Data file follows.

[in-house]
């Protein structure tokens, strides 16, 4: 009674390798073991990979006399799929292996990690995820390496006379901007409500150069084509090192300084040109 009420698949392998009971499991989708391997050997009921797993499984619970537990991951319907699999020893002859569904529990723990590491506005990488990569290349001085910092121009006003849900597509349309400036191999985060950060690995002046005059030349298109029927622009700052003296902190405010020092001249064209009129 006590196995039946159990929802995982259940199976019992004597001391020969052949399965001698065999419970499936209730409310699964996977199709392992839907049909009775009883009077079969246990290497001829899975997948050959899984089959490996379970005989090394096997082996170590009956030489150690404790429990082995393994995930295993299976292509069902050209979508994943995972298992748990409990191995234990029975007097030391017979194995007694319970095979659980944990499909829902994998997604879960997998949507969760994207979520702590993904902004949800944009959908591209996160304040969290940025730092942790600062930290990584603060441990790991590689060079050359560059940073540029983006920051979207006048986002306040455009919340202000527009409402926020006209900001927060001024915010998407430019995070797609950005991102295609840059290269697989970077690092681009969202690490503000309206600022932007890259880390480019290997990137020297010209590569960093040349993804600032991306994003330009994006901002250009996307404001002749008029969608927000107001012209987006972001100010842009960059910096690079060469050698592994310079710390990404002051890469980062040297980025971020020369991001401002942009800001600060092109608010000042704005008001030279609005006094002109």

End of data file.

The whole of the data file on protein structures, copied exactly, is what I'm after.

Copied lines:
[in-house]
């Protein structure tokens, strides 16, 4: 009674390798073991990979006399799929292996990690995820390496006379901007409500150069084509090192300084040109 009420698949392998009971499991989708391997050997009921797993499984619970537990991951319907699999020893002859569904529990723990590491506005990488990569290349001085910092121009006003849900597509349309400036191999985060950060690995002046005059030349298109029927622009700052003296902190405010020092001249064209009129 006590196995039946159990929802995982259940199976019992004597001391020969052949399965001698065999419970499936209730409310699964996977199709392992839907049909009775009883009077079969246990290497001829899975997948050959899984089959490996379970005989090394096997082996170590009956030489150690404790429990082995393994995930295993299976292509069902050209979508994943995972298992748990409990191995234990029975007097030391017979194995007694319970095979659980944990499909829902994998997604879960997998949507969760994207979520702590993904902004949800944009959908591209996160304040969290940025730092942790600062930290990584603060441990790991590689060079050359560059940073540029983006920051979207006048986002306040455009919340202000527009409402926020006209900001927060001024915010998407430019995070797609950005991102295609840059290269697989970077690092681009969202690490503000309206600022932007890259880390480019290997990137020297010209590569960093040349993804600032991306994003330009994006901002250009996307404001002749008029969608927000107001012209987006972001100010842009960059910096690079060469050698592994310079710390990404002051890469980062040297980025971020020369991001401002942009800001600060092109608010000042704005008001030279609005006094002109």